WindMill ART POWER PLANT or the New Energy of Art

Miranda MacPhail

It’s called WindMill ART POWER PLANT” and it’s the name of the nonprofit Association founded by Laura VdB Facchini in 2020. With her usual overflowing enthusiasm Laura phoned to tell me about how this now finalised project got off the ground and is aiming to promote women in the arts. As she filled me in on the various phases of WindMill’s development, I was already thinking how appropriate the name is: it includes not only VdB Facchini’s Dutch roots but also highlights her role as a generator and promoter of new energy for contemporary art. Right off Laura read me some of the key aspects that I’d come across later in the Association’s founding statute:

The Association is non-political, non-affiliated and nonprofit; it will pursue its mission throughout Italy, as it works to favor participation by women in the arts. [WindMill aims to serve as a platform to promote exchange among women and their active role in culture and the arts[…], while deconstructing gender stereotypes […] and thus contributing to the achievement of equal opportunity in the field of contemporary art.

When I read that WindMill set out to work with women’s real-life experiences I was reminded of a fascinating period in the art of our time; I couldn’t help thinking of  experimentations with new identities, starting in the 1990s, carried out in a society turned on its head by the advent of gobalization. Making good use of overwhelming communication systems, some artists’ voices – which until that time, had been considered outsider experiences – managed to take over the era’s central debate by asking the question, “who am I in a world without borders of time or space?” One generation of artists replied by claiming a radically different  kind of identity for themselves with respect to the one they’d traditionally been assigned; each one expressed a self defined not by exclusion or by the subtraction of values but rather – and here lies the great development – by inclusion and by addition. In this refoundation of the self, a number of subjects, including many authoritive women, came to the fore as they investigated the confines between reality and simulation, showing up the void of previous stereotypes, whether found in imagery (Cindy Sherman, Shirin Neshat), in texts (Jenny Holzer), in the myth of unassailable individuality (Vanessa Beecroft) or in the home (Mona Hatoum). This sampling of cited artists put forth models that revealed the complexities of their female experience, including aspects previously excluded from artistic discourse like the female body, and work and care-giving within the home. American artist Janine Antoni, known for her sculptures and performances which place the body at the center of her oeuvre, summed it up well when she said,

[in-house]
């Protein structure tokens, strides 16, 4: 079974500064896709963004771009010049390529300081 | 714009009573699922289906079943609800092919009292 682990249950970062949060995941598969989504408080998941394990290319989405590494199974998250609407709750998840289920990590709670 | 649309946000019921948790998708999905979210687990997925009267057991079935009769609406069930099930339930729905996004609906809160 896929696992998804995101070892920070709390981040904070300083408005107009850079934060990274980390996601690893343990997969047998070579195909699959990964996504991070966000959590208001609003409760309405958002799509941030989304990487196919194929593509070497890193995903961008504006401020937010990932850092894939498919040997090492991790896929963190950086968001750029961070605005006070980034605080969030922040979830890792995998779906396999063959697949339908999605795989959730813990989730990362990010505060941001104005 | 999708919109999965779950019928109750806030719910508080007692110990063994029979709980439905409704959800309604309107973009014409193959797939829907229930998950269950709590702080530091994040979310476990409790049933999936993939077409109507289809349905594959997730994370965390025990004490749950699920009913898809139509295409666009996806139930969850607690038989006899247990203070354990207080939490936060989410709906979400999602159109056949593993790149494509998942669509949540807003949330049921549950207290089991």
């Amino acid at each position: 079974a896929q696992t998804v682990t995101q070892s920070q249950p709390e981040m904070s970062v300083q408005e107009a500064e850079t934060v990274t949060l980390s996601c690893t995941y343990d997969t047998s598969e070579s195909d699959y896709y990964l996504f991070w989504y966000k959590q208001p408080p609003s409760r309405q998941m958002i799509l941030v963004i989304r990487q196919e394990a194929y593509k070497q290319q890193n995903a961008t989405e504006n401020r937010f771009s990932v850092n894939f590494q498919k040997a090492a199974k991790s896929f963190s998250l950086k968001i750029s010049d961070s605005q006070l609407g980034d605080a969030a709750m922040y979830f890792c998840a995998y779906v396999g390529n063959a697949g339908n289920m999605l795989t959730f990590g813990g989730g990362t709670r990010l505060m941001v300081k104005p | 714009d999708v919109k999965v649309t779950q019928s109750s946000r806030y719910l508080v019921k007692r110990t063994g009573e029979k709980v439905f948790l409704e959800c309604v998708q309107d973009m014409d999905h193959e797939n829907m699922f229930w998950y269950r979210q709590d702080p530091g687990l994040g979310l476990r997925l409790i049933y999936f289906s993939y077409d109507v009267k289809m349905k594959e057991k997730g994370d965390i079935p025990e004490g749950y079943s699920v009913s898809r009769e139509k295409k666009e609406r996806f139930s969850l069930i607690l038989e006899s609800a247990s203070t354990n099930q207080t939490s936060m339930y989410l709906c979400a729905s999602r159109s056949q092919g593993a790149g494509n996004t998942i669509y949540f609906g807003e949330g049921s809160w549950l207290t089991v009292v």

When I create my art I feel like an open conduit. I imagine my body as a funnel through which the whole world is poured into the artwork. And yet I always have the audience beyond the funnel in mind because, without them, half the artwork’s meaning would be lost.”

For the most part, works of visual art, music and writing originate from an intimate exchange between the self and the abstracted image of a participating viewer, listener and reader. The need to imagine an audience is fundamental to pushing the artwork to assume a universal dimension. Via her WindMill ART POWER PLANT, Laura Facchini aims to reinforce the presence and quality not only of women artists currently creating in Italy and abroad but also of the audience viewing their contemporary art.

On a late September afternoon I went to visit Laura in her home-studio in Prato in order to continue our conversation about the Association she founded with her husband Roberto Giliberto. The artist from Prato has always focused her investigation on themes tied to womens’ standing and to their vast potential that has too often been “overlooked” (a word she reuses often during our dialogue). These issues are closely tied to her life and, in recalling her early days as an artist, Laura remembers attending a local secondary school for the Arts in the 1970s; here she was caught up in the climate of femminism, which was an important influence for the “Vagina” series she made in her early twenties. She narrates the bitterness she felt when, as a very young artist attending a woman colleague’s exhibition, she overheard a man comment that such powerful pieces “seemed to be more like the work of a male artist.” Already back then, in the Tuscan provinces and far from art centers like New York or London, Laura was wondering about her identity as an artist between old and new Italy.

As we conversed, we agreed that a consistently lesser percentage of women is represented in contemporary art events and observed the great difficulty all artists have making a living by their creativity.  Here Laura waxed enthusiastic, recalling the years when she worked as a designer in the Pratese textile and garment industry, when she started to make her own way amid wonderful achievements and bitter letdowns. “It’s exactly these experiences I had that have led me to want to promote women artists and contribute to making people more aware of our unexplored potential.”